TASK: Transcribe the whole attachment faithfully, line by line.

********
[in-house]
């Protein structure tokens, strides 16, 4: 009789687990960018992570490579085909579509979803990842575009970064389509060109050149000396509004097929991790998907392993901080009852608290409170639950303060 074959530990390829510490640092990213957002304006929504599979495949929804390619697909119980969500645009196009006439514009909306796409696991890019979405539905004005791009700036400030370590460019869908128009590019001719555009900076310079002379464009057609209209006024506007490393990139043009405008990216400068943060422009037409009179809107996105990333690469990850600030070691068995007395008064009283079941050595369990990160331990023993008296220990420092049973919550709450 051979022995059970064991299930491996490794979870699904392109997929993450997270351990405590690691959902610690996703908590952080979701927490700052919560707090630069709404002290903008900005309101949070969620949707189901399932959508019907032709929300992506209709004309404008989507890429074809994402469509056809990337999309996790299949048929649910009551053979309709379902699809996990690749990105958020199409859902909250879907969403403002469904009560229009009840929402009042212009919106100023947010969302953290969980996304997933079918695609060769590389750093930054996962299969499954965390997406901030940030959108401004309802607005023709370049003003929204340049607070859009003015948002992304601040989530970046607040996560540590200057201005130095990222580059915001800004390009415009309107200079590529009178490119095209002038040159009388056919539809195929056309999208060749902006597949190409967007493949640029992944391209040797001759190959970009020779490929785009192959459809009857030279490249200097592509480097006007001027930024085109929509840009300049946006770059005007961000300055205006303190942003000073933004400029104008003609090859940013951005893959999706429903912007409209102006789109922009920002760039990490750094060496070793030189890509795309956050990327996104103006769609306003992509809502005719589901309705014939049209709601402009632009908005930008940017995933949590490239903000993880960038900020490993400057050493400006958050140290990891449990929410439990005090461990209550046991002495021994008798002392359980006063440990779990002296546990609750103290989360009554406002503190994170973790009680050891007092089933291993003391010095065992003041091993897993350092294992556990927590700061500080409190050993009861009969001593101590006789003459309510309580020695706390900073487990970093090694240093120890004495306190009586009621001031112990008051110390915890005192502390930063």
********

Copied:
[in-house]
């Protein structure tokens, strides 16, 4: 009789687990960018992570490579085909579509979803990842575009970064389509060109050149000396509004097929991790998907392993901080009852608290409170639950303060 074959530990390829510490640092990213957002304006929504599979495949929804390619697909119980969500645009196009006439514009909306796409696991890019979405539905004005791009700036400030370590460019869908128009590019001719555009900076310079002379464009057609209209006024506007490393990139043009405008990216400068943060422009037409009179809107996105990333690469990850600030070691068995007395008064009283079941050595369990990160331990023993008296220990420092049973919550709450 051979022995059970064991299930491996490794979870699904392109997929993450997270351990405590690691959902610690996703908590952080979701927490700052919560707090630069709404002290903008900005309101949070969620949707189901399932959508019907032709929300992506209709004309404008989507890429074809994402469509056809990337999309996790299949048929649910009551053979309709379902699809996990690749990105958020199409859902909250879907969403403002469904009560229009009840929402009042212009919106100023947010969302953290969980996304997933079918695609060769590389750093930054996962299969499954965390997406901030940030959108401004309802607005023709370049003003929204340049607070859009003015948002992304601040989530970046607040996560540590200057201005130095990222580059915001800004390009415009309107200079590529009178490119095209002038040159009388056919539809195929056309999208060749902006597949190409967007493949640029992944391209040797001759190959970009020779490929785009192959459809009857030279490249200097592509480097006007001027930024085109929509840009300049946006770059005007961000300055205006303190942003000073933004400029104008003609090859940013951005893959999706429903912007409209102006789109922009920002760039990490750094060496070793030189890509795309956050990327996104103006769609306003992509809502005719589901309705014939049209709601402009632009908005930008940017995933949590490239903000993880960038900020490993400057050493400006958050140290990891449990929410439990005090461990209550046991002495021994008798002392359980006063440990779990002296546990609750103290989360009554406002503190994170973790009680050891007092089933291993003391010095065992003041091993897993350092294992556990927590700061500080409190050993009861009969001593101590006789003459309510309580020695706390900073487990970093090694240093120890004495306190009586009621001031112990008051110390915890005192502390930063």